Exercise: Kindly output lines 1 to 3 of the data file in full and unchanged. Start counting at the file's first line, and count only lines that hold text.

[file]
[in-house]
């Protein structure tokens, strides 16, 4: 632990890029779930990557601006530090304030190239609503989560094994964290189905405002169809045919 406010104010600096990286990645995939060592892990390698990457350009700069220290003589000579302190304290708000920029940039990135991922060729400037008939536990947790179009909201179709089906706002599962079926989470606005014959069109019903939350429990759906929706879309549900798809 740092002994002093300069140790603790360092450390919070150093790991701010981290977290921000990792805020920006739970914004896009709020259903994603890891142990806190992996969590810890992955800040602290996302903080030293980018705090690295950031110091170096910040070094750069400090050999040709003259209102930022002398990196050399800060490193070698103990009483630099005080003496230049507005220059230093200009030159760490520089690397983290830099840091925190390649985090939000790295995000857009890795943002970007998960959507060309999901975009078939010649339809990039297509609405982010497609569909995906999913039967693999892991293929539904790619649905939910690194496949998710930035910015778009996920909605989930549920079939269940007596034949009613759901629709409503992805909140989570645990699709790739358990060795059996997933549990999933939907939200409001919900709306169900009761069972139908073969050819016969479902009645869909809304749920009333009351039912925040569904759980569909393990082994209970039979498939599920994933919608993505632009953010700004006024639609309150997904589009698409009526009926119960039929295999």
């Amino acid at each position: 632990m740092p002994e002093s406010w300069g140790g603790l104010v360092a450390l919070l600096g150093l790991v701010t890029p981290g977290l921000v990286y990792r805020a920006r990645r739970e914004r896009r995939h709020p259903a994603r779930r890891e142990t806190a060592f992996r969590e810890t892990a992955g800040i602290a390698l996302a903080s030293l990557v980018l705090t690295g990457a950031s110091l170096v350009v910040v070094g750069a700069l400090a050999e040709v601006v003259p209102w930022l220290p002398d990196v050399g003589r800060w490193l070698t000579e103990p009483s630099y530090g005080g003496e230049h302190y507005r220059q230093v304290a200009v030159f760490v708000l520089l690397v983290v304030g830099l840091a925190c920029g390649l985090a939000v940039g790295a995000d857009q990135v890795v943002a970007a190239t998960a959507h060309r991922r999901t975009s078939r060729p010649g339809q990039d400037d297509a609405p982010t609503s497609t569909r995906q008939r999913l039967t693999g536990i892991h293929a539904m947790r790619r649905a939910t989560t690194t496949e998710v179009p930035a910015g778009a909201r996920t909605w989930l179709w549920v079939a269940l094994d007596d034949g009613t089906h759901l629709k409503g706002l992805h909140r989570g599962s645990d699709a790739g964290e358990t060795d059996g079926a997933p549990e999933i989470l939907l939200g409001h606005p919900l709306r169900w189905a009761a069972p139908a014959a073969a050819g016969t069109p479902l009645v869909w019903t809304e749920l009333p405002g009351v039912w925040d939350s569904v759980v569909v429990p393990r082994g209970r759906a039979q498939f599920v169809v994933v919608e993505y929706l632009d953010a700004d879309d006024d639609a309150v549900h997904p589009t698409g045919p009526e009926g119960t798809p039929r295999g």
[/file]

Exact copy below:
[in-house]
């Protein structure tokens, strides 16, 4: 632990890029779930990557601006530090304030190239609503989560094994964290189905405002169809045919 406010104010600096990286990645995939060592892990390698990457350009700069220290003589000579302190304290708000920029940039990135991922060729400037008939536990947790179009909201179709089906706002599962079926989470606005014959069109019903939350429990759906929706879309549900798809 740092002994002093300069140790603790360092450390919070150093790991701010981290977290921000990792805020920006739970914004896009709020259903994603890891142990806190992996969590810890992955800040602290996302903080030293980018705090690295950031110091170096910040070094750069400090050999040709003259209102930022002398990196050399800060490193070698103990009483630099005080003496230049507005220059230093200009030159760490520089690397983290830099840091925190390649985090939000790295995000857009890795943002970007998960959507060309999901975009078939010649339809990039297509609405982010497609569909995906999913039967693999892991293929539904790619649905939910690194496949998710930035910015778009996920909605989930549920079939269940007596034949009613759901629709409503992805909140989570645990699709790739358990060795059996997933549990999933939907939200409001919900709306169900009761069972139908073969050819016969479902009645869909809304749920009333009351039912925040569904759980569909393990082994209970039979498939599920994933919608993505632009953010700004006024639609309150997904589009698409009526009926119960039929295999």
């Amino acid at each position: 632990m740092p002994e002093s406010w300069g140790g603790l104010v360092a450390l919070l600096g150093l790991v701010t890029p981290g977290l921000v990286y990792r805020a920006r990645r739970e914004r896009r995939h709020p259903a994603r779930r890891e142990t806190a060592f992996r969590e810890t892990a992955g800040i602290a390698l996302a903080s030293l990557v980018l705090t690295g990457a950031s110091l170096v350009v910040v070094g750069a700069l400090a050999e040709v601006v003259p209102w930022l220290p002398d990196v050399g003589r800060w490193l070698t000579e103990p009483s630099y530090g005080g003496e230049h302190y507005r220059q230093v304290a200009v030159f760490v708000l520089l690397v983290v304030g830099l840091a925190c920029g390649l985090a939000v940039g790295a995000d857009q990135v890795v943002a970007a190239t998960a959507h060309r991922r999901t975009s078939r060729p010649g339809q990039d400037d297509a609405p982010t609503s497609t569909r995906q008939r999913l039967t693999g536990i892991h293929a539904m947790r790619r649905a939910t989560t690194t496949e998710v179009p930035a910015g778009a909201r996920t909605w989930l179709w549920v079939a269940l094994d007596d034949g009613t089906h759901l629709k409503g706002l992805h909140r989570g599962s645990d699709a790739g964290e358990t060795d059996g079926a997933p549990e999933i989470l939907l939200g409001h606005p919900l709306r169900w189905a009761a069972p139908a014959a073969a050819g016969t069109p479902l009645v869909w019903t809304e749920l009333p405002g009351v039912w925040d939350s569904v759980v569909v429990p393990r082994g209970r759906a039979q498939f599920v169809v994933v919608e993505y929706l632009d953010a700004d879309d006024d639609a309150v549900h997904p589009t698409g045919p009526e009926g119960t798809p039929r295999g």